This presentation traces the development and changes along old Route 7 in southern Vermont, also known as the Ethan Allen Highway. Ted, a local historian, photographer and collector of old post cards, compares images from the past with what is there now, noting that there were a lot of individual guest cabins that predate the current motels, as well as many gas stations and small restaurants.
From 1972 to 1978 John Hubbard, a reporter for the Bennington Banner, took over 2000 photographs of Bennington residents. The collection of photographs was donated to the Bennington Museum. Most of the photographs were not identified so the Bennington Historical Society invited the community to a meeting at the museum to help connect names with faces. Jamie Franklin, museum curator, selected 28 of the photographs for a special exhibit at the museum.
Paul Searls’, professor of history and music at Lyndon State College, presentation discussed the plan Alonzo B. Valentine proposed to bring Swedes to Vermont in 1890. This controversial program was considered a failure but it did succeed in attracting attention to Vermont and was a boom to summer tourism. Valentine was a wealthy and politically influential mill owner in Bennington. Valentine street was named after him.
Jon Goodrich, the current owner of the “Big Mill” in Bennington, Vermont, gave a fascinating presentation on the history of the mill. The mill, which today is over 200,000 square feet, was built in 1863-1865. The mill was started to make wool shawls which went out of fashion a few years into the mills long history of boom and bust.
The Bennington Historical Society’s August 2014 meeting featured local historian Phyllis Chapman. Her presentation was on the early flags of Vermont including the “Bennington Battle Flag”. Robert Ebert, the president of the Bennington Historical Society, gave a reading about the late-in-life marriage of Benning Wentworth, the New Hampshire governor for whom the town is named. The meeting at the Bennington Museum was part of the Bennington Battle Day weekend celebration.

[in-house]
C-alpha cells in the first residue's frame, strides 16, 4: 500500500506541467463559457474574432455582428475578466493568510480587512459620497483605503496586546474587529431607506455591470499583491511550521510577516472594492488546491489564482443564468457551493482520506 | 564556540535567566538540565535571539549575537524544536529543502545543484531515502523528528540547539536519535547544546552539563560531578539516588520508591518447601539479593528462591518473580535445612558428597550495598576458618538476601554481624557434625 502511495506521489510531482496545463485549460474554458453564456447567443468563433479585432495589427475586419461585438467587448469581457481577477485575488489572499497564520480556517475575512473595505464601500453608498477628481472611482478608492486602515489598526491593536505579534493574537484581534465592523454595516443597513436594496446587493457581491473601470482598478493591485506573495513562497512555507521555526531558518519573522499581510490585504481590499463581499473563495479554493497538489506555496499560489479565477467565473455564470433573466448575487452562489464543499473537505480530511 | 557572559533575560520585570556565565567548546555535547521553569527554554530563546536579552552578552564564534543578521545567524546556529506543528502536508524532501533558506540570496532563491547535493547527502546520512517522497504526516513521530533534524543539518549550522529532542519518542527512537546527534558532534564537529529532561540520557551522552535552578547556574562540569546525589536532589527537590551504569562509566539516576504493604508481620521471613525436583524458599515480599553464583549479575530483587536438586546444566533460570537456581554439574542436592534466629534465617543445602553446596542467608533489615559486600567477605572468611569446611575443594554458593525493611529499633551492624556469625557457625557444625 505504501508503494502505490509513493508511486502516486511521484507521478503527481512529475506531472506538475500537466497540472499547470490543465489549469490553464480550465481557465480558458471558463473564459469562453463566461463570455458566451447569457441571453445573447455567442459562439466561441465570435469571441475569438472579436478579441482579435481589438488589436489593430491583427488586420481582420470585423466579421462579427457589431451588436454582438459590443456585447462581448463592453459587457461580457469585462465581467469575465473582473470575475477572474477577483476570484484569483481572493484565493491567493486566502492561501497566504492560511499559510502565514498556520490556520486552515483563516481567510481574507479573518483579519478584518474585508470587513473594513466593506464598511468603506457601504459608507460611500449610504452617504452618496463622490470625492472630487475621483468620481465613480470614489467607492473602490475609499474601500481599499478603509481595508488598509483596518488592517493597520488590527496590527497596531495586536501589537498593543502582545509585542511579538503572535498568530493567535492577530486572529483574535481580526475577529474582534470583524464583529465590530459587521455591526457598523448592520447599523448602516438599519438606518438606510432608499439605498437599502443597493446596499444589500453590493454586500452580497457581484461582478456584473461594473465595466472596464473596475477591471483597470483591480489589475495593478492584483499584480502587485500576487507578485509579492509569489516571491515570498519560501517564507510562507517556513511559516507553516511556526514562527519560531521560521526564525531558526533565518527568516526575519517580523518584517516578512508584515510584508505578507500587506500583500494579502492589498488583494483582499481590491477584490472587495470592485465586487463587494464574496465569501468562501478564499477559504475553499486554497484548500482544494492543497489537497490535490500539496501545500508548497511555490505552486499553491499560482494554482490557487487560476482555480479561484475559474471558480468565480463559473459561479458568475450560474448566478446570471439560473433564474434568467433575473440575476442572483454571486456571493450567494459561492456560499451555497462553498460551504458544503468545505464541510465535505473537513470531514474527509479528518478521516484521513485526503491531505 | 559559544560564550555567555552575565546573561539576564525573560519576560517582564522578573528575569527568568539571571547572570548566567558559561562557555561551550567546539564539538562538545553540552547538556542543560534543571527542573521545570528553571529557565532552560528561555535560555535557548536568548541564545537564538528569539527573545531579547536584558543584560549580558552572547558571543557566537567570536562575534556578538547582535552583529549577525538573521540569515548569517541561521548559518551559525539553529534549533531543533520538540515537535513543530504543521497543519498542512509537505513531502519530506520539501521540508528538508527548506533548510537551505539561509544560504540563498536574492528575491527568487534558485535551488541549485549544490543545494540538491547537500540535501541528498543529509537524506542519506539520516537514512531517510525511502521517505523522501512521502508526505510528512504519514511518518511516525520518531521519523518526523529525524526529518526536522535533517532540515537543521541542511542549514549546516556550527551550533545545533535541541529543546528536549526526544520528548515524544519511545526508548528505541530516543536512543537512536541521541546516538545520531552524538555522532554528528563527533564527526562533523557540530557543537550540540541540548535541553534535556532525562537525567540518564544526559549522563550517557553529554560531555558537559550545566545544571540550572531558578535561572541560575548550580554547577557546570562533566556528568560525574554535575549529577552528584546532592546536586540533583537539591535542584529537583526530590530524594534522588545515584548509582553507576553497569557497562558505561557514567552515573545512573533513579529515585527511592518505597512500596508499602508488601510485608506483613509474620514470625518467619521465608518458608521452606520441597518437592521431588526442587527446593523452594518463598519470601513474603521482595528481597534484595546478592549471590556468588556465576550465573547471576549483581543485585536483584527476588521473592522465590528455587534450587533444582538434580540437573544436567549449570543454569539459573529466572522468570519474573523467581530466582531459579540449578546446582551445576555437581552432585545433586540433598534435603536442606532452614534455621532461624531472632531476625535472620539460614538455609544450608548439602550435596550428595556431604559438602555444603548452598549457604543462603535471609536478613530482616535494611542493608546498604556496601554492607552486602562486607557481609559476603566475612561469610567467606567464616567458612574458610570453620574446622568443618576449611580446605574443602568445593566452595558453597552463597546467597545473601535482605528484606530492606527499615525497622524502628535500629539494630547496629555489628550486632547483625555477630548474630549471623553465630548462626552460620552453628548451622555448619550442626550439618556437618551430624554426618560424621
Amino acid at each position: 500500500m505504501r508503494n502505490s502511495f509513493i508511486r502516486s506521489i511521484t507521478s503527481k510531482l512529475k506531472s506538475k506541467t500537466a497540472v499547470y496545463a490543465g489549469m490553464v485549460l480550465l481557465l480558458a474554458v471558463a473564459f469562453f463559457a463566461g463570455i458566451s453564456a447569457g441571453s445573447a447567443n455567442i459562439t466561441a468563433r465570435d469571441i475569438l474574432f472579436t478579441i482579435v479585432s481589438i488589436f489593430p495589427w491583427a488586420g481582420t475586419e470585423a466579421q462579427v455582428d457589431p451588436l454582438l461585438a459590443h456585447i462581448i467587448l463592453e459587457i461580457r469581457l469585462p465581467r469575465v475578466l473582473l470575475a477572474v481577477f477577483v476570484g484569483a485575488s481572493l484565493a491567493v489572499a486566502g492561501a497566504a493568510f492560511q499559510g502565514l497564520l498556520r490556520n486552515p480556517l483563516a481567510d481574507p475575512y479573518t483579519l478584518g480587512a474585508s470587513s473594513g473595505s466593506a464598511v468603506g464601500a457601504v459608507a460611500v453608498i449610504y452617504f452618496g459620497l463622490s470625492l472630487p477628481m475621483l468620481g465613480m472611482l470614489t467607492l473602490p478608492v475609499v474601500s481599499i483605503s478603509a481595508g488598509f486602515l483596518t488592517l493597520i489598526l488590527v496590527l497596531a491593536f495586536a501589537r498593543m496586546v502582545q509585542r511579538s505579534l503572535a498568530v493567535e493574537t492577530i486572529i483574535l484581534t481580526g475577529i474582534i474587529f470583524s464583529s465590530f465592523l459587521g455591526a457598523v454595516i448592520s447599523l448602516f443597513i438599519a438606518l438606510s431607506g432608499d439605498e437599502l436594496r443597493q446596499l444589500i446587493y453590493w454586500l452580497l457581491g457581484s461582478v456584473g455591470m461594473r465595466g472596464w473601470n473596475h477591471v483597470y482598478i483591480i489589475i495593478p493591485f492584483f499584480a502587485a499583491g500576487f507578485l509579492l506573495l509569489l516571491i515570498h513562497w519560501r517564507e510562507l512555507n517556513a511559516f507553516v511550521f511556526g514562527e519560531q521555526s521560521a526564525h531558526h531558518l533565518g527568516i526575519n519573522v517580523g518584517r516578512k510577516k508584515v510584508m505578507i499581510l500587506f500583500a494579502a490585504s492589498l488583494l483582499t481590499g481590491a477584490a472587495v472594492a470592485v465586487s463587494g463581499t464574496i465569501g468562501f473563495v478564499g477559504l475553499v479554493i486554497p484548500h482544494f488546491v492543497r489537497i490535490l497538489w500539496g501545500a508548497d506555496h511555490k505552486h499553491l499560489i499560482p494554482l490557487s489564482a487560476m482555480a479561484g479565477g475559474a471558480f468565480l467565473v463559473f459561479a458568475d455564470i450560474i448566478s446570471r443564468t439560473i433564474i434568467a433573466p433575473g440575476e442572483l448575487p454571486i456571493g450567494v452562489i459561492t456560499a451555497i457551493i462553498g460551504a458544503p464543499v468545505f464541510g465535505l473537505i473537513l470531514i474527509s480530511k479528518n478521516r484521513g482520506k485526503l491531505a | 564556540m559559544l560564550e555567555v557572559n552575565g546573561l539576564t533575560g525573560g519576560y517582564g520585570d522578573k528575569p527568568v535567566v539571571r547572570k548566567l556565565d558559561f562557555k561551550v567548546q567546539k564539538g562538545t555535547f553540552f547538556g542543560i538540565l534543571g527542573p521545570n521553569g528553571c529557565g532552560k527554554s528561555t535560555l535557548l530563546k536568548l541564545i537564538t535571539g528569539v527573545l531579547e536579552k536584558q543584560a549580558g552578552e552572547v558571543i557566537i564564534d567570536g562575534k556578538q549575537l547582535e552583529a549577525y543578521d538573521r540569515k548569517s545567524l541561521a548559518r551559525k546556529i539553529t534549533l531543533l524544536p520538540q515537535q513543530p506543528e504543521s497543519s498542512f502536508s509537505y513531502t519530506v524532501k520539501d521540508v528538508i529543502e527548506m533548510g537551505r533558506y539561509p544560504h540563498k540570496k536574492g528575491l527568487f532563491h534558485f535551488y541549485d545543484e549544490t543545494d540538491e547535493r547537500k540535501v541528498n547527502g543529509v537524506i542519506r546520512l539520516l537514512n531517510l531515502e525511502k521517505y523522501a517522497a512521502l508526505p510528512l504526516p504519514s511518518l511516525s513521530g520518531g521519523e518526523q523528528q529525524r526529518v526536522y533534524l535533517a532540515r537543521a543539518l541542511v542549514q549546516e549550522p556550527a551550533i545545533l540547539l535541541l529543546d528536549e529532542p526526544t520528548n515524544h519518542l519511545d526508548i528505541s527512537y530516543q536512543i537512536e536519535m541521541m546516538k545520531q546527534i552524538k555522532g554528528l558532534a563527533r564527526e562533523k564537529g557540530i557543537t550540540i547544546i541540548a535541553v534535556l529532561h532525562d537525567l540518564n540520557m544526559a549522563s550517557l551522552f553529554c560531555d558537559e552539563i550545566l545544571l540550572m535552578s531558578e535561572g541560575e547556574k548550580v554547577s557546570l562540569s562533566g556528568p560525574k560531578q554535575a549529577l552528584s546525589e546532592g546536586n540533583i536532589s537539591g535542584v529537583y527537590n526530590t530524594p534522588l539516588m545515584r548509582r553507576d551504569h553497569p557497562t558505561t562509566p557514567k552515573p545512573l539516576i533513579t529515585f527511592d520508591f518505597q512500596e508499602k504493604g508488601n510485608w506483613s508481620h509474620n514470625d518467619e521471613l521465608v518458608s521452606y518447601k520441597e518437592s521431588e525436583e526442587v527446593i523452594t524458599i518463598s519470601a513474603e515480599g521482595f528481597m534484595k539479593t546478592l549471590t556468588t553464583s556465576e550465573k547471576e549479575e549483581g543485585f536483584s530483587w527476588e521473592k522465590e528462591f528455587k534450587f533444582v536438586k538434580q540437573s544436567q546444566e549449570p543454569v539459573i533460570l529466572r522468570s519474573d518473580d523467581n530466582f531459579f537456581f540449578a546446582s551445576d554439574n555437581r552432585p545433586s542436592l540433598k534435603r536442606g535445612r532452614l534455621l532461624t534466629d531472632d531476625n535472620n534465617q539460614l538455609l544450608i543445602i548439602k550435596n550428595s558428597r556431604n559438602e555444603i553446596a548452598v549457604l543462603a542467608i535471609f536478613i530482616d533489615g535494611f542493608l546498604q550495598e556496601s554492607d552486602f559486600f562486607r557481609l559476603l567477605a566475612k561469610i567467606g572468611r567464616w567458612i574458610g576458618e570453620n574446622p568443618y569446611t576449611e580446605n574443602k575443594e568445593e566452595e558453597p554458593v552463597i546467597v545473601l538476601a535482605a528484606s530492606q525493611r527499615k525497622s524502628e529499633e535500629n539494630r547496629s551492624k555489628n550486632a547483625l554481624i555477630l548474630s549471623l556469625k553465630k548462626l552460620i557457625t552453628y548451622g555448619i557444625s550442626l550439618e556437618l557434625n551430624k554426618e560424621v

The Bennington Historical Society’s Meeting for the month of August focused on the Battle of Bennington which was a very important battle during the Revolutionary War. Some even consider it the turning point in the war. Don Miller’s presentation had some interesting perspectives on the battle that war fought in neighboring New York.
Callie Stewart, curator of collections at the Bennington Museum, presented a program on the new book the museum just completed on old postcards of Bennington. Some of the Bennington Historical Society’s members helped with the research and provided some of the postcards that were used in the book. The museum has a collection of over 800 post cards in its archives.